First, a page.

An example of summer sun scald on the smooth barked Acer truncatum x platanoides‘ Pacific Sunset’ and Acer truncatum x platanoides‘ Norwegian Sunset’ in metropolitan Melbourne was identified in 2010. Some 27 of these trees were planted as street trees in an east to west layout over a period of one to six years before the summer sun scald symptoms were reported. Eleven trees had badly damaged bark or die back of the cambium, all on the west facing side of the trunk (Figure 4 and 5) (Moore, 2010 pers. comm.).

Figure 4. Symptom of severe summer sun scald on Acer truncatum x platanoides, Melbourne, Vic 2010

Figure 5. Symptom of severe summer sun scald on Acer truncatum x platanoides, Melbourne, Vic 2010

 

 

 

 

 

 

 

 

 

 

 

 

 

 

A series of experiments were designed to investigate the causes of sunburn on the trunks of newly planted trees. These investigations also considered the effects of altered orientation when nursery grown trees are planted into the landscape. The experiments were conducted beginning in mid 2006 and ending in 2009 and evaluated the changes in the tree’s growing conditions as a result of;

  • altering the orientation of a tree when planted into the streetscape, so that it differs from that when grown in the nursery,
  • the incidence of summer sun scald by testing the hypotheses that the greater the symptoms of summer sun scald the less the shoot tip extension,
  • the effects of heat re-radiated from different surfaces by;
  • testing the hypotheses that the presence of a surface treatment (asphalt,concrete, granitics and or mulch) on the western side of a newly planted tree will affect the temperature of the trunk of that tree and the growth of that tree (measured as shoot tip extension) in the first summer season after planting.
  • testing the hypotheses that heat radiated from a surface (asphalt, concrete, granitic sand or mulch) may induce trunk summer sun scald or worsen the extent of summer sun scald,

Each tree was measured for annual growth, in some cases for up to three consecutive growth years. The measurement sused to evaluate growth were increases in tree trunk caliper and shoot tip extension (shoot growth). Measuring annual shoot tip extension, the distance between the scales cars and the terminal bud, is a suitable method of quantifying a plant’s top growth (Watson,1987, Watsonetal., 1992). Increase in tree trunk caliper and increase in tree height are also considered to be appropriate and suitable measurements of tree growth (Gilman and Grabosky, 2004, Pichlerand Oberhuber, 2007). To calculate the annual shoot tip extension, a ruler was used to measure the distance between the scale scar and the terminal bud, see Figure 6. Calculation of trunk caliper increase was determined by measuring the trunk caliper 100mm above soil level, measuring at the same point a year later and then determining the difference.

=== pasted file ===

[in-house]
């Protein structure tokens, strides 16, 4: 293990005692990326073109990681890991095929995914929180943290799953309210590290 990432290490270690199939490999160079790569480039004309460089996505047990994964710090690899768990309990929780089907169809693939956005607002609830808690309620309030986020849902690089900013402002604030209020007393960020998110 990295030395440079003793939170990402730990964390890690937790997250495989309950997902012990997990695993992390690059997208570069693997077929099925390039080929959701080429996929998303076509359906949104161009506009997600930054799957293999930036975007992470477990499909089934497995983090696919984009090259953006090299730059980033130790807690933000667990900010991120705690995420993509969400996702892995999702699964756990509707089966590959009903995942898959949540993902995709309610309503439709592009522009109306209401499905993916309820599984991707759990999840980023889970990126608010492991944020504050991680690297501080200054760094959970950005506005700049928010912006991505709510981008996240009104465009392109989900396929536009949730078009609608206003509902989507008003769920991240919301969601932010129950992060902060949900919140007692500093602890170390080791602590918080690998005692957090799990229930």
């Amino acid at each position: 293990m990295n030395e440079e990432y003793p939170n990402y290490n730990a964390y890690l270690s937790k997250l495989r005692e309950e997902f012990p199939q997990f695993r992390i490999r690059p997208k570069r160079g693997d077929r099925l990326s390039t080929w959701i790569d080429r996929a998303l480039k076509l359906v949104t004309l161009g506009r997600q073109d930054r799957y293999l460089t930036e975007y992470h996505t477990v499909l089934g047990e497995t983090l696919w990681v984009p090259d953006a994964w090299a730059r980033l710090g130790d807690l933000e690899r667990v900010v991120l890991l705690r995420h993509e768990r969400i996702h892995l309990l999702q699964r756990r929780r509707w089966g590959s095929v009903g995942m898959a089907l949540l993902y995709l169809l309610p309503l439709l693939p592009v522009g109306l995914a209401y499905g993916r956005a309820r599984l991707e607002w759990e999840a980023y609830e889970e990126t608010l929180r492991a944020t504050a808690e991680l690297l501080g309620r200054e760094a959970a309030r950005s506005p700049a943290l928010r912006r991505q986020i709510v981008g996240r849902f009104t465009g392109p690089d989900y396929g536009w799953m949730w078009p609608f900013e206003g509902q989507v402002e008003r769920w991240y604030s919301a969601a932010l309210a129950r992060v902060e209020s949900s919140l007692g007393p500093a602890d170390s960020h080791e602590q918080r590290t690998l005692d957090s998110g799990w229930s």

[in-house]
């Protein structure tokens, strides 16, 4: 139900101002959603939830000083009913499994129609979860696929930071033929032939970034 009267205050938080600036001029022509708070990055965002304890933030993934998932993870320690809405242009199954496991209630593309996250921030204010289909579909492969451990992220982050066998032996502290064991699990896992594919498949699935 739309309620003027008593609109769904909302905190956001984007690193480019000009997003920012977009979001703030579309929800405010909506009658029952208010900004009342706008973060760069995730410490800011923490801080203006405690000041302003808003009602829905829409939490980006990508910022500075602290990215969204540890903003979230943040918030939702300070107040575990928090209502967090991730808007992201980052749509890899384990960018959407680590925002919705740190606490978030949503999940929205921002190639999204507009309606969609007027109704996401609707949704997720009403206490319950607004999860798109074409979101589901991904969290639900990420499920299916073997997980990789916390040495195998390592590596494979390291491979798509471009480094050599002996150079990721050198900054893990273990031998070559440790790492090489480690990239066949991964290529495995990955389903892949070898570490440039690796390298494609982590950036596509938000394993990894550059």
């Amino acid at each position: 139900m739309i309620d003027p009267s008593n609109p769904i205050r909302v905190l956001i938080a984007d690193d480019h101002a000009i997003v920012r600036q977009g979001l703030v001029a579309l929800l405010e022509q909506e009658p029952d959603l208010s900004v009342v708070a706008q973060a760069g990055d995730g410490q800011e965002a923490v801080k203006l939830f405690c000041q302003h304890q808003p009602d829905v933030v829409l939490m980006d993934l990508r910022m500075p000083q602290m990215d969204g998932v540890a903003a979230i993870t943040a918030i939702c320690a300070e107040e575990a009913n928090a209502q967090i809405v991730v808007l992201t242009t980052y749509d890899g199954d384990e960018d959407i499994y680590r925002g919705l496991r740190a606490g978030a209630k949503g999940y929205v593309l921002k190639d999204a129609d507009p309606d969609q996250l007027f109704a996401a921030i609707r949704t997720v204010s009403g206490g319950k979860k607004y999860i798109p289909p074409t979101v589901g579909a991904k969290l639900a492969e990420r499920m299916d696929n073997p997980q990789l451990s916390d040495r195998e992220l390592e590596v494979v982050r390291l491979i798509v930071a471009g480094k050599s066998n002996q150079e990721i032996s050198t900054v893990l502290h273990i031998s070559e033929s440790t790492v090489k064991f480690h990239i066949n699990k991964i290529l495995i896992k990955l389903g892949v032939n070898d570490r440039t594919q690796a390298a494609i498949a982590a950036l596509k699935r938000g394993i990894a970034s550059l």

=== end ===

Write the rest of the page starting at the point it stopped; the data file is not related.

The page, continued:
Changed tree orientation

A total of 134 trees from 3 different species-Platanus x acerifolia, Melia azedarach and Acer campestre were used in this experiment. Before leaving the nursery, the trees were marked with as mall spot of paint indicating the north facing side on the tree.The trees were then planted into three different street scapes of Hume City Council, north west metropolitan Melbourne. At the time of planting into the streetscape, this paint mark was positioned so that the trees were planted with a previously selected north, east, west or south compass point orientation so that a fully randomised design was created Results showed no effect on shoot tip extension when altering tree orientation at time of planting, so that it is different from that when grown in the nursery. The literature review under taken for this research did not find any support the hypothesis that tree canopies favour growing towards any particular compass point. The incidence and effects of summer sun scald will be discussed later, see Table2.

Heat radiated from a surface may induce trunk summer suscald

The experiment used 30 field grown, 45 litre root ball, Platanus x acerifolia that were planted along the centre median of Pascoe Vale Road, Broad meadows in the winter of 2007. Directly adjacent to each tree on the west side, a 0.5m 2 surface was installed in a timber plinthbox, with a 50mm space between the tree and plinth. The four surfaces used were asphalt, concrete, granitics and (decomposed granite, commonly used as a pavement treatment in Melbourne) and organic mulch. All are commonly found surrounding or adjacent to urban trees. Tree orientation at planting was changed, as with the previous experiment,by marking the north facing side of the tree. Half the trees were planted with their original north facing orientation facing north and half had their original orientation turned to face south. Therefore, the experiment was setup having 30 trees in total with 14 facing north and 16 facing south. The trees planted along side asphalt and granitics and had four replicates for each orientation. The trees planted along side concrete and mulch each had three trees facing north and four trees facing south. This created a Fully Randomised Design.